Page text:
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Brooke Brown likes to be thought of as “an ink weaver of life, faith and fiction” because her passion is sharing all types of stories that bring Glory to God and inspire audiences. She’s the author of The Little Butterfly Girl; a blogger, coach, and speaker at Dr. John Trent’s Strong Families ministry; a writer for Autumn Magazine; and a creative project editor. Brooke is also an advocate for people with disabilities through acting in Theatre360, serving as Co-State Coordinator for the Ms. Wheelchair Arizona program, and sharing her life experiences with cerebral palsy at many conferences and community events.
Cerebral Palsy is a developmental disability. This means a brain injury has occurred effecting body movement and muscle coordination. It is caused by complications during pregnancy or childbirth. For most children, diagnosis does not occur until a few months after birth. The most severe traits of cerebral palsy are muscle tightness (high tone), which often hampers the ability to be mobile as well as fine motor capability and impaired speech. Other less common symptoms include loss of hearing, eyesight and abnormal body sensations and perception. Out of all the development disabilities, cerebral palsy is the most commonly diagnosed. It affects approximately two out of every thousand children born in the United States today. Although very mild cases may improve or disappear with growth and development, cerebral palsy is not curable nor is it progressive. Improvement can be made with therapy and medications such as Baclofen can be used to reduce spasticity. There are in place many surgical procedures to reduce spasticity and allow for more functional movement for many who are afflicted. A typical Cerebral Palsy patient will endure several minor and major surgeries during their lifetime.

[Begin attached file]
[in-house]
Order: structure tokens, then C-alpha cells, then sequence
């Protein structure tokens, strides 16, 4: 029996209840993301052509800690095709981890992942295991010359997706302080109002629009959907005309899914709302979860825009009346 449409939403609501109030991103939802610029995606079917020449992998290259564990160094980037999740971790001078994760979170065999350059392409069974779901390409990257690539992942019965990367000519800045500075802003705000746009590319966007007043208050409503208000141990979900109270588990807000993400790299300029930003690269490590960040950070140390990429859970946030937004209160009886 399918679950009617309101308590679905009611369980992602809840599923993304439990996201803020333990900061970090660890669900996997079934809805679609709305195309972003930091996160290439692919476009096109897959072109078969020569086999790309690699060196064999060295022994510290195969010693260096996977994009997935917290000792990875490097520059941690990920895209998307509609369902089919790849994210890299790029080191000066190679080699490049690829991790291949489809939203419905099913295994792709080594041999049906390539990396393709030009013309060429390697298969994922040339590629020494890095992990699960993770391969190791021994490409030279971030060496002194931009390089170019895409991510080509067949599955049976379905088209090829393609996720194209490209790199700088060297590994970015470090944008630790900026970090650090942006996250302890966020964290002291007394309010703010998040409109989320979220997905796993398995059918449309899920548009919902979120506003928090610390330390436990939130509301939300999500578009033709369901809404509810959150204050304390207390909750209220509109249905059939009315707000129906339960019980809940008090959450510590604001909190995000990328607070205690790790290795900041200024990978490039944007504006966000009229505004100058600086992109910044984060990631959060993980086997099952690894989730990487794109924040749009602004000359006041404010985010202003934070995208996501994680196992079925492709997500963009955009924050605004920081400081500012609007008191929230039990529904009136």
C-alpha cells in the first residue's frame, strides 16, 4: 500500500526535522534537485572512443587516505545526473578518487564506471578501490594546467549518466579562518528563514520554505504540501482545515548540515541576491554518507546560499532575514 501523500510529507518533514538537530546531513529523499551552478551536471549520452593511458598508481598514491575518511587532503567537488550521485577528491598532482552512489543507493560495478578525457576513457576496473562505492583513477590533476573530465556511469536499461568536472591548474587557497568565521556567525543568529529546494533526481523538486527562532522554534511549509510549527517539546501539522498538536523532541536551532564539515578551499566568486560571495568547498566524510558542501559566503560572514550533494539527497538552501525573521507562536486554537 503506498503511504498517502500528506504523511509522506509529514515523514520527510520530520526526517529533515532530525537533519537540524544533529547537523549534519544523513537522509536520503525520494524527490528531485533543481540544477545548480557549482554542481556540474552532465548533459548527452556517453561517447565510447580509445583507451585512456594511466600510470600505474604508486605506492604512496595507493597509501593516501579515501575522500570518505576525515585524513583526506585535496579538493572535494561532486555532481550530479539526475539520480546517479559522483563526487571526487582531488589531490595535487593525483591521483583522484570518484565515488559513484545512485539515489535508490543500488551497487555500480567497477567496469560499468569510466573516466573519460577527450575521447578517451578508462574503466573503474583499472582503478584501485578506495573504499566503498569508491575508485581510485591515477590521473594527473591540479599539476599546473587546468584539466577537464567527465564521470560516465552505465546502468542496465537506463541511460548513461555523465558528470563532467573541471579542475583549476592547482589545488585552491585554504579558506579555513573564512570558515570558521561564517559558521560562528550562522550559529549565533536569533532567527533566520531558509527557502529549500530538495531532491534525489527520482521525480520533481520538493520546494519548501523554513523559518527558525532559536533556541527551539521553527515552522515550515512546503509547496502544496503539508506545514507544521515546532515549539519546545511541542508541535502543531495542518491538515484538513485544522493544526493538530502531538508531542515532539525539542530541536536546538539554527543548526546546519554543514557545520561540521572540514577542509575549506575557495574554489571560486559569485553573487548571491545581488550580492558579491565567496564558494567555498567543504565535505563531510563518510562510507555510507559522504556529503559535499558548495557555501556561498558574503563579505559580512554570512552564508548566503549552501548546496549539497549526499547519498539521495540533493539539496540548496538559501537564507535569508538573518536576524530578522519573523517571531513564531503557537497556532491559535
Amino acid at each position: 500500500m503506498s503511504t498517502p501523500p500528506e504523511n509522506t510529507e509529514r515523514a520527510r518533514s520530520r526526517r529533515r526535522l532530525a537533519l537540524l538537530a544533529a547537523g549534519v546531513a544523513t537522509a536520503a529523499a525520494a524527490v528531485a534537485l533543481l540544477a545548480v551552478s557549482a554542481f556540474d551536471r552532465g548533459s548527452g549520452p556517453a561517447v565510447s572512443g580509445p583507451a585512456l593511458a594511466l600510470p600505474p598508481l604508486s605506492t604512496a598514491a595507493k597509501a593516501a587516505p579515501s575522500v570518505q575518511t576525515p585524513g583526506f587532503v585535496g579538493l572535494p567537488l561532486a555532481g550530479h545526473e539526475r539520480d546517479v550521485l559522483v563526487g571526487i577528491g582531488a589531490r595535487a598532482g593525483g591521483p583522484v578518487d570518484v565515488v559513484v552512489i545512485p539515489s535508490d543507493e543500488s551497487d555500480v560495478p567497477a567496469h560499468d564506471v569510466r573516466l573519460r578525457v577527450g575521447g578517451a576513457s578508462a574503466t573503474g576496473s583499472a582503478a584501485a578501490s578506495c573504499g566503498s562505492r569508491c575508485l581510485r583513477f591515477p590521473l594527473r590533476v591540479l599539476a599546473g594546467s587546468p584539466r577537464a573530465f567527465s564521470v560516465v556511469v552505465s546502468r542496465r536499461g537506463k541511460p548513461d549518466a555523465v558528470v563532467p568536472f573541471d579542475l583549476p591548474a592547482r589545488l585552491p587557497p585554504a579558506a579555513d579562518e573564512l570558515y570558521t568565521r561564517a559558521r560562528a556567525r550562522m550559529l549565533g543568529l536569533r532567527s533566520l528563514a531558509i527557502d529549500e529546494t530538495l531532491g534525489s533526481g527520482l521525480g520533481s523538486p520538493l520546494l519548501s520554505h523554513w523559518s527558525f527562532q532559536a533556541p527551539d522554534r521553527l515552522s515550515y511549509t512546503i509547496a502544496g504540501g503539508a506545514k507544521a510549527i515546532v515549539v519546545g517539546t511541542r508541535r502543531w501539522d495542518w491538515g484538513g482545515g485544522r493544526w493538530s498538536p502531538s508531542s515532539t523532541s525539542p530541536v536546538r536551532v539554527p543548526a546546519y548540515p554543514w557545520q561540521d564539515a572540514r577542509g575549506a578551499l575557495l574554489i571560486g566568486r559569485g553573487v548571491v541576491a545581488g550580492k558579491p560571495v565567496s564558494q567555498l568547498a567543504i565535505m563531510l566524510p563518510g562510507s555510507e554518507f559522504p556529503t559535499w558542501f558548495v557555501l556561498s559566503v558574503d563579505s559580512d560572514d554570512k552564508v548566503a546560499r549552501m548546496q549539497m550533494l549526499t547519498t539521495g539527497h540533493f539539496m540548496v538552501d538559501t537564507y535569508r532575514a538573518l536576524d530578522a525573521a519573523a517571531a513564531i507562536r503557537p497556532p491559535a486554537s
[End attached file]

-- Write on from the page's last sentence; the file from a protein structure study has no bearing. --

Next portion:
Cerebral Palsy facts and resources